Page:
How to Avoid Scaring Off Investors

Incorporate these simple lessons into your business to eliminate red flags that drive investors away.

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Every industry—and every company—needs visionaries. These are the leaders with the big ideas who possess a driving passion for the business and generate excitement. Investors often are lured in by the dazzling personality of a visionary or the compelling way they pitch their product or service, but it takes more than a song and dance to convince them to open their wallets. A visionary who cannot back up claims with a clear path forward quickly will lose favor among investors.

If you or your business is counting on a single person or vision to secure and maintain investment, you’re going to lose opportunities. Here is what to avoid if you want to attract investors and keep them interested.


Don’t mistake the sizzle for the steak

Sometimes a company’s visionary has the knowledge and skills to manage a business, but more frequently they do not. Don’t make the mistake of thinking your chief executive officer’s amazing presence and sparkling personality will provide enough energy to fuel the imagination of investors. Be certain your business has a well-researched and carefully constructed business plan as well as the knowledge and experience to pull it off.

Keep in mind visions do not make a business successful—people do. Investors want to know there are experienced, talented people behind your vision. It is not enough to know your vision; you also must know the business of doing business, inside and out. Therefore, identifying the skills your company lacks and how to acquire those skills is critical to gaining investor confidence. Investors want the excitement of a grand vision, but they also want the security of a capable team.

To that end, recruit your staff with an eye toward filling in any knowledge gaps, and be able to provide evidence that your team has the skills and knowledge to navigate the ups and downs of running a business. To an investor, an inability to manage a balance sheet or properly forecast cash flow is an alarming red flag. If your company’s visionary does not know how to run and manage a business, know this is not unusual—but be sure to find someone who does know how to do both in order to boost investor confidence.

Build toward a goal

Companies love pointing to big announcements of product launches, significant new hires, or big innovations to draw attention. Although these accomplishments are important and may create headlines, earth-shattering company news does not occur every day. Do not depend on it to drive investor interest. Instead, create a timeline for achieving your vision as part of your overall strategy, and set goals to reach the vision. Milestones achieved consistently along the way often can make stronger and more frequent impressions among investors than huge, once-in-a-lifetime wins. What’s more, attempting to execute a grand vision prematurely rather than one step at a time can set off alarm bells. Attempting to do too much too soon can appear disorganized and costly. Demonstrate your team’s skill and efficiency by sticking to incremental goals.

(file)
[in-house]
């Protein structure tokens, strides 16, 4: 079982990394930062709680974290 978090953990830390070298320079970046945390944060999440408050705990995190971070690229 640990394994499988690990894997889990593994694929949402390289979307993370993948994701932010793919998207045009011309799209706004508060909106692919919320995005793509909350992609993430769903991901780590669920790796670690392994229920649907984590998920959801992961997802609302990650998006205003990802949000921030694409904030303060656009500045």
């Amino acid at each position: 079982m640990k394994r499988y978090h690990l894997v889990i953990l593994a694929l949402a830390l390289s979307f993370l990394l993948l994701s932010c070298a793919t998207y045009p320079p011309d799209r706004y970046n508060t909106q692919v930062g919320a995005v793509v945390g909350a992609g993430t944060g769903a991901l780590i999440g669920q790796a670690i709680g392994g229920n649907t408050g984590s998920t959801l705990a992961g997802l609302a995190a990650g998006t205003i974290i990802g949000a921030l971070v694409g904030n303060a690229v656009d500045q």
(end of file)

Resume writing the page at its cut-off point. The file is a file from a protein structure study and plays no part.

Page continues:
To that end, keep milestone goals trackable and attainable, with the knowledge that small successes today set the stage for future major achievements. Resist the urge to hype accomplishments prematurely. Above all, maintain an even keel. Investors want to see movement and momentum on an ongoing basis rather than fits and starts that appear unplanned or haphazard.

Cover the basics

In order to avoid the appearance of “head in the clouds” leadership, balance your aspirational vision with a firm and clear-headed recognition of reality. Demonstrate that you have an understanding of what your business will need to succeed along each step of the way. Be able to articulate your approach for scaling the company when the time comes—and know how to identify when that time arrives. In addition to developing these long-term strategies, be certain your business has the basics covered.

  1. Demonstrate a clear understanding of cash-flow management.
  2. Maintain clean, clear, and realistic financial projections.
  3. Determine a compelling product or service differentiation that shows why your company rises above the competition.
  4. Know your addressable market size and secure applicable intellectual property.
  5. Recognize current shortfalls and have plans to overcome them.

The brief history of the cannabis industry has seen its fair share of bold-talking entrepreneurs who started out strong only to crash under the weight of their hubris. Investors see this arrogance as an instant turnoff and a warning sign that business challenges will be met with stubbornness and resistance. On the contrary, a sense of humility and a willingness to listen to feedback demonstrate an open approach many investors recognize as essential to success. Stay humble and grounded, and leave no doubt your company can work together with investors.

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